drama education, middle grades, Musical Theatre, Uncategorized

Advice For Selecting MTI Junior and Kids Musical–A Dream Come True!

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This year, my co-teacher and I are directing a musical that is NOT a MTI show. In case you aren’t familiar with the initials, MTI stands for Music Theatre International.   I knew MTI was good, but boy, I didn’t realize how excellent until now. I won’t go into detail, but suffice to say that I highly recommend sticking to MTI shows. You ask the reason why we ventued out of MTI? We weren’t unhappy with their quality or professionalism. A lot of it had to do with the students who enrolled in our class this year and their level of talent. MTI has a plethora of musicals with new ones coming out all the time. Their website is: http://www.mtishows.com.
Several years ago, my artistic director at Presser Hall Performing Arts Center and I ventured to Atlanta to attend the MTI junior theater festival. What a treat it was! It was wonderful to be around other educators that spent most of their school year in the “trenches” teaching middle school students. One of the most exciting parts of the festival us the announcement of new musicals ready to produce! As you may know, I have a very extensive resume directing numerous plays and musicals. It is just what I do. But a quick list for you: Fiddler on the Roof (4), Aladdin (2), Suessical (4), Willy Wonka (3), Music Man (4), Alice in Wonderland (4), Aristocats (3), Annie (1), Sleeping Beauty (1) Lil Mermaid (2), Honk (2), Mulan (1) and School House Rock (2). Whew!
I could speak about the festival in length, however as I mentioned above, this is my endorsement for the MTI Junior and Kids musicals. No one asked me to write this blog post. But I know that many teachers and directors are considering their next musical and maybe this list will be helpful.
So, why these particular musicals? First of all, this company does an excellent job of considering their consumers. Not only are their junior versions, but also kid ones. Juniors run aroun 70 to 90 minutes in length, with Kids around 45 minutes. I use both types every year depending upon the length of time I have and where I am directing at the time. If MTI could receive a grade, I would definitely give them an “A”.

The kit includes the materials mentioned below:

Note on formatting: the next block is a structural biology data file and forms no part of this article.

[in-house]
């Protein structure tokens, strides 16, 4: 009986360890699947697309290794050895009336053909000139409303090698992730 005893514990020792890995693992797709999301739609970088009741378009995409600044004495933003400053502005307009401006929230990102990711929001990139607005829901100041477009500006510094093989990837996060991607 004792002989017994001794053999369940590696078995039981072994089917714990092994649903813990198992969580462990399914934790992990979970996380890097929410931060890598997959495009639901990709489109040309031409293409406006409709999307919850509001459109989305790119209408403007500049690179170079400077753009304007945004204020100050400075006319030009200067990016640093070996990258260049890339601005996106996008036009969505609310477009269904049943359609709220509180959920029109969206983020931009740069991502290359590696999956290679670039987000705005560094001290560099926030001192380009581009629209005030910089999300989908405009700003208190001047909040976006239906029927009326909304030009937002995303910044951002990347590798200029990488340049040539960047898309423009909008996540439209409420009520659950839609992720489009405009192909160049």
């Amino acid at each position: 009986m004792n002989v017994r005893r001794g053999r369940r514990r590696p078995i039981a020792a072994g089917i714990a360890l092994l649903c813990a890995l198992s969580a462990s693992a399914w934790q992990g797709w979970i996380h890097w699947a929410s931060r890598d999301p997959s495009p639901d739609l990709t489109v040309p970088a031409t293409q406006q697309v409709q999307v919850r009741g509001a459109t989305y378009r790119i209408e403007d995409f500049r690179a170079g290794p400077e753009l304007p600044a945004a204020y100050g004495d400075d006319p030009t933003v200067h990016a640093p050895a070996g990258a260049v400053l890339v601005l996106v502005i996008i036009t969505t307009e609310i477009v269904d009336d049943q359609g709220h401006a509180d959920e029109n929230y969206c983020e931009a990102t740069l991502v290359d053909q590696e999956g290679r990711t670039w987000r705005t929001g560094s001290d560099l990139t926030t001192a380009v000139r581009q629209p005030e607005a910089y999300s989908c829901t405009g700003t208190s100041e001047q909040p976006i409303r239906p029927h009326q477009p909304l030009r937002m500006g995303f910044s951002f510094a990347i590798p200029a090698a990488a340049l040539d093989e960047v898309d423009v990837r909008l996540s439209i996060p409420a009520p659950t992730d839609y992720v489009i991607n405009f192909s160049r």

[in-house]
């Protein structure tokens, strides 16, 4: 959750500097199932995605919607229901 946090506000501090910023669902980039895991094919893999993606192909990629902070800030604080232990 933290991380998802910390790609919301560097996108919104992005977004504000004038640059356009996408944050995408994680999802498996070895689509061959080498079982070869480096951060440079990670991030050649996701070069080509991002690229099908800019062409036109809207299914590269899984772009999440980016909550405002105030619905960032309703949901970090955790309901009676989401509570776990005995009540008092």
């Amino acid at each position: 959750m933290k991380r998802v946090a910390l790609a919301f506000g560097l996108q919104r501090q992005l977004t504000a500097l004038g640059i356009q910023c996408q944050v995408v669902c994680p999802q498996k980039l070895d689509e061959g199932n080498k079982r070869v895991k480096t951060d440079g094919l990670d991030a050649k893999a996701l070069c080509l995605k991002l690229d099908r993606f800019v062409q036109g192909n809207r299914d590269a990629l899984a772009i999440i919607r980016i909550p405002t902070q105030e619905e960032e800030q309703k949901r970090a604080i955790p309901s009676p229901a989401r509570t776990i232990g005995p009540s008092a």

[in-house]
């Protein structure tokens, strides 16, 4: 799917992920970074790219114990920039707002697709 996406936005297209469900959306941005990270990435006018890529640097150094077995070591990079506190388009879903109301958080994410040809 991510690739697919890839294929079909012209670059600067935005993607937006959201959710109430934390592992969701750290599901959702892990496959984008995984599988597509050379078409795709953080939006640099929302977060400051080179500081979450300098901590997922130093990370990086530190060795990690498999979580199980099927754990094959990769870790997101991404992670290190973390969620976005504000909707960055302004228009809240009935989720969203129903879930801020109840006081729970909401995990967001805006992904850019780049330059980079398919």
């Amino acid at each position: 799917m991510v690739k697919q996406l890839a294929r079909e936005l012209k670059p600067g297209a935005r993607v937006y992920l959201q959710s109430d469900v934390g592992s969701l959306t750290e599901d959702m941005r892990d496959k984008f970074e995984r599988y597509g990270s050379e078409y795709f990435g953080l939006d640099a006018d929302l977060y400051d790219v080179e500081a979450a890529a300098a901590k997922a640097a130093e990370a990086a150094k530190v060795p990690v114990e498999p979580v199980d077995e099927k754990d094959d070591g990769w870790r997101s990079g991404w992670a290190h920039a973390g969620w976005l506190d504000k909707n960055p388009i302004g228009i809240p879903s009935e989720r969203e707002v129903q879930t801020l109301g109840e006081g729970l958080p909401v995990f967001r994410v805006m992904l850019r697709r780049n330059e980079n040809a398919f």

Director’s prompt book–I’ve directed productions for nearly forty years, so I can definitely label myself as an expert. And even with all these experiences, I still need help from time to time. Their prompt book is excellent! The sound and light cues are listed, props, costumes and set suggestions as well as suggestions in the directing of the show. The book’s page numbers are the same as the casts’ so that alleviates confusion. Measure numbers are listed, generally the cast libretto is exactly the same as the director’s. There’s a page that one could copy for auditions, and even guidance for novice directors.
Piano score–It includes cues as well.

Cross Curricular Lessons-
-Oh yeay! It is always good to have some other department involved in your production. Although I haven’t had the chance to use them because I teach in a very nontraditional school, the lessons are great.
Chorus books–I believe ten copies are part of the kit.
Individual scripts–Trust me when I say, the MTI scripts are the best in the market. The student’s script includes several pages concerning the particular production, a page about stage directions and how to write in one’s script, a page for autographs and several blank pages at the back of the script for cast notes.
CD’s–These are a Godsend for youth theatre. There is usually one CD that is labeled for performance and one for rehearsals. Or both might be included on one CD. Oh my gosh, I don’t know how much time it has saved us having these CD’s. Because music cues are included, students can learn their cues right along with their songs. Plus, you are guaranteed of a well paced production because there is no inconsistency in the meter of the songs–no cast member can slow down the show by singing their song too slowly. Lastly, there is even an “orchestra warm up” at the beginning of the show! Sometimes I use that to signify to the audience that the production is about to begin.
Family Matters booklet: If one’s child has never been involved in a production, its a pretty heady experience. This little gem of a book answers questions about what to expect during the rehearsal and performance process. This would have been a lot of help to me when my own children were performing in productions. How does one deal with your child once the production is over? That’s a toughie, but this book addresses it perfectly.
Choreography DVD--Who does this? This is an excellent idea.  Usually, the DVd includes major numbers in the show as well as a step by step rehearsal aide, too. Tremendous help.

So there you have it! I hope you’ll consider an MTI junior or kid musical in the future. I can guarantee you your show will be successful.

2 thoughts on “Advice For Selecting MTI Junior and Kids Musical–A Dream Come True!”

  1. My daughter was able to take chorus this year and found she loved it. She has since moved on to drama and it’s definitely helping her break out of her shell. Thank you for sharing your experience with MTI and I plan on passing along the info to the drama instructor.

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